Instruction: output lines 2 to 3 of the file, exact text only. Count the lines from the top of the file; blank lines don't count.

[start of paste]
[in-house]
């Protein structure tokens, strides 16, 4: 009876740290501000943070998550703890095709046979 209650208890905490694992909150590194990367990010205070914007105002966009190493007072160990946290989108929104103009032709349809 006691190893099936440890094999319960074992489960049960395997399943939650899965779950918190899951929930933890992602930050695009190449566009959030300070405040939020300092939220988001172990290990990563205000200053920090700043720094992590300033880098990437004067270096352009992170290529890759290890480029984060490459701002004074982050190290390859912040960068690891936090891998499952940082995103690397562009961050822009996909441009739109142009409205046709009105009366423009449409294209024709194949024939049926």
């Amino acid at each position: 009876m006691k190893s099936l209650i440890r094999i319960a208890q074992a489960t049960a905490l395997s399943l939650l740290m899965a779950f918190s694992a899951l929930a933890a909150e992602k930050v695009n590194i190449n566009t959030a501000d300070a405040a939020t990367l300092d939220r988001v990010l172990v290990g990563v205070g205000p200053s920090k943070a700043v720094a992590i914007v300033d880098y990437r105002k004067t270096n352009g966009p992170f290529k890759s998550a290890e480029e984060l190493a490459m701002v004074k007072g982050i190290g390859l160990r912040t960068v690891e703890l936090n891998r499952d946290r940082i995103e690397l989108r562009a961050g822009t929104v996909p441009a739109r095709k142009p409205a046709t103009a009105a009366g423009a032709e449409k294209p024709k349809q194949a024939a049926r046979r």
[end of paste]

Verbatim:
């Protein structure tokens, strides 16, 4: 009876740290501000943070998550703890095709046979 209650208890905490694992909150590194990367990010205070914007105002966009190493007072160990946290989108929104103009032709349809 006691190893099936440890094999319960074992489960049960395997399943939650899965779950918190899951929930933890992602930050695009190449566009959030300070405040939020300092939220988001172990290990990563205000200053920090700043720094992590300033880098990437004067270096352009992170290529890759290890480029984060490459701002004074982050190290390859912040960068690891936090891998499952940082995103690397562009961050822009996909441009739109142009409205046709009105009366423009449409294209024709194949024939049926």
């Amino acid at each position: 009876m006691k190893s099936l209650i440890r094999i319960a208890q074992a489960t049960a905490l395997s399943l939650l740290m899965a779950f918190s694992a899951l929930a933890a909150e992602k930050v695009n590194i190449n566009t959030a501000d300070a405040a939020t990367l300092d939220r988001v990010l172990v290990g990563v205070g205000p200053s920090k943070a700043v720094a992590i914007v300033d880098y990437r105002k004067t270096n352009g966009p992170f290529k890759s998550a290890e480029e984060l190493a490459m701002v004074k007072g982050i190290g390859l160990r912040t960068v690891e703890l936090n891998r499952d946290r940082i995103e690397l989108r562009a961050g822009t929104v996909p441009a739109r095709k142009p409205a046709t103009a009105a009366g423009a032709e449409k294209p024709k349809q194949a024939a049926r046979r």